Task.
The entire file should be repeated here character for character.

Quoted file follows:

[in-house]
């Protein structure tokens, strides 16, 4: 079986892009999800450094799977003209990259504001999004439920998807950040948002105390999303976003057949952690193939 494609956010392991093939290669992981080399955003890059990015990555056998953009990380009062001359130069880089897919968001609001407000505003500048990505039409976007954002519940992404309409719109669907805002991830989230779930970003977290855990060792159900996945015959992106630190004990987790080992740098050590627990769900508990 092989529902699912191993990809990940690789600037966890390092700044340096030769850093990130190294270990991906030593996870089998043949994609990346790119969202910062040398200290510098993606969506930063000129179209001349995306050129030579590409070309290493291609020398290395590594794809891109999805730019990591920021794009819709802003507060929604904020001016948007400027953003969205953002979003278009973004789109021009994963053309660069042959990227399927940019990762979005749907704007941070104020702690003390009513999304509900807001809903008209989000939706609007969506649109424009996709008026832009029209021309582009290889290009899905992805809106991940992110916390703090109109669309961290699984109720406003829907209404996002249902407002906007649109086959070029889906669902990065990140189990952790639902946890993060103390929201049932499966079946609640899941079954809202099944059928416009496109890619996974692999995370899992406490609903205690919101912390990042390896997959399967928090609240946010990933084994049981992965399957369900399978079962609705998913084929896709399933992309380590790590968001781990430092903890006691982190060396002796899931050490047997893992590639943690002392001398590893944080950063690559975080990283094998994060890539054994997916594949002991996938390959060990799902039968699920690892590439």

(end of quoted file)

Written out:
[in-house]
């Protein structure tokens, strides 16, 4: 079986892009999800450094799977003209990259504001999004439920998807950040948002105390999303976003057949952690193939 494609956010392991093939290669992981080399955003890059990015990555056998953009990380009062001359130069880089897919968001609001407000505003500048990505039409976007954002519940992404309409719109669907805002991830989230779930970003977290855990060792159900996945015959992106630190004990987790080992740098050590627990769900508990 092989529902699912191993990809990940690789600037966890390092700044340096030769850093990130190294270990991906030593996870089998043949994609990346790119969202910062040398200290510098993606969506930063000129179209001349995306050129030579590409070309290493291609020398290395590594794809891109999805730019990591920021794009819709802003507060929604904020001016948007400027953003969205953002979003278009973004789109021009994963053309660069042959990227399927940019990762979005749907704007941070104020702690003390009513999304509900807001809903008209989000939706609007969506649109424009996709008026832009029209021309582009290889290009899905992805809106991940992110916390703090109109669309961290699984109720406003829907209404996002249902407002906007649109086959070029889906669902990065990140189990952790639902946890993060103390929201049932499966079946609640899941079954809202099944059928416009496109890619996974692999995370899992406490609903205690919101912390990042390896997959399967928090609240946010990933084994049981992965399957369900399978079962609705998913084929896709399933992309380590790590968001781990430092903890006691982190060396002796899931050490047997893992590639943690002392001398590893944080950063690559975080990283094998994060890539054994997916594949002991996938390959060990799902039968699920690892590439």